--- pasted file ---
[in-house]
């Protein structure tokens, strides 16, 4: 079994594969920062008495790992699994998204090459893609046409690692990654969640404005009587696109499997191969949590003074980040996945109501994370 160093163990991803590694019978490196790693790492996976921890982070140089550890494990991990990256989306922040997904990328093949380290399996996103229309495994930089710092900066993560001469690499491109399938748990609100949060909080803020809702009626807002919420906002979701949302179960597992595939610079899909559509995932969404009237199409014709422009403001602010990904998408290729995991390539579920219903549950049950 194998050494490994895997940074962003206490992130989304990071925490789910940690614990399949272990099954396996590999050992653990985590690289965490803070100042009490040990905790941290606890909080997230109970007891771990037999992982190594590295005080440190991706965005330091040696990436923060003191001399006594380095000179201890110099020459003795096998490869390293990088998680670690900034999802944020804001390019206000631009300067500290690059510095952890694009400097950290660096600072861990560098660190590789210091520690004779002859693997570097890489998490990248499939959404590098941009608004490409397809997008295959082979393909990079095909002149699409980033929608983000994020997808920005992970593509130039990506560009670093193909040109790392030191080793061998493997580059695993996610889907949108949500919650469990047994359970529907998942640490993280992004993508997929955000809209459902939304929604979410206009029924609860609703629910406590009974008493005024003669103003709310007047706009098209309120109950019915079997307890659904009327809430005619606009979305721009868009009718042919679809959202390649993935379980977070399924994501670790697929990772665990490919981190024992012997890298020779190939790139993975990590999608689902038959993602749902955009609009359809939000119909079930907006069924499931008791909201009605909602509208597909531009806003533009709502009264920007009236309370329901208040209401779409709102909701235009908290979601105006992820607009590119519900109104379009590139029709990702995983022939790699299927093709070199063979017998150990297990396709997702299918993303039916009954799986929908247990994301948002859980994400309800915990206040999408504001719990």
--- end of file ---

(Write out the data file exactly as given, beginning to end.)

[in-house]
């Protein structure tokens, strides 16, 4: 079994594969920062008495790992699994998204090459893609046409690692990654969640404005009587696109499997191969949590003074980040996945109501994370 160093163990991803590694019978490196790693790492996976921890982070140089550890494990991990990256989306922040997904990328093949380290399996996103229309495994930089710092900066993560001469690499491109399938748990609100949060909080803020809702009626807002919420906002979701949302179960597992595939610079899909559509995932969404009237199409014709422009403001602010990904998408290729995991390539579920219903549950049950 194998050494490994895997940074962003206490992130989304990071925490789910940690614990399949272990099954396996590999050992653990985590690289965490803070100042009490040990905790941290606890909080997230109970007891771990037999992982190594590295005080440190991706965005330091040696990436923060003191001399006594380095000179201890110099020459003795096998490869390293990088998680670690900034999802944020804001390019206000631009300067500290690059510095952890694009400097950290660096600072861990560098660190590789210091520690004779002859693997570097890489998490990248499939959404590098941009608004490409397809997008295959082979393909990079095909002149699409980033929608983000994020997808920005992970593509130039990506560009670093193909040109790392030191080793061998493997580059695993996610889907949108949500919650469990047994359970529907998942640490993280992004993508997929955000809209459902939304929604979410206009029924609860609703629910406590009974008493005024003669103003709310007047706009098209309120109950019915079997307890659904009327809430005619606009979305721009868009009718042919679809959202390649993935379980977070399924994501670790697929990772665990490919981190024992012997890298020779190939790139993975990590999608689902038959993602749902955009609009359809939000119909079930907006069924499931008791909201009605909602509208597909531009806003533009709502009264920007009236309370329901208040209401779409709102909701235009908290979601105006992820607009590119519900109104379009590139029709990702995983022939790699299927093709070199063979017998150990297990396709997702299918993303039916009954799986929908247990994301948002859980994400309800915990206040999408504001719990």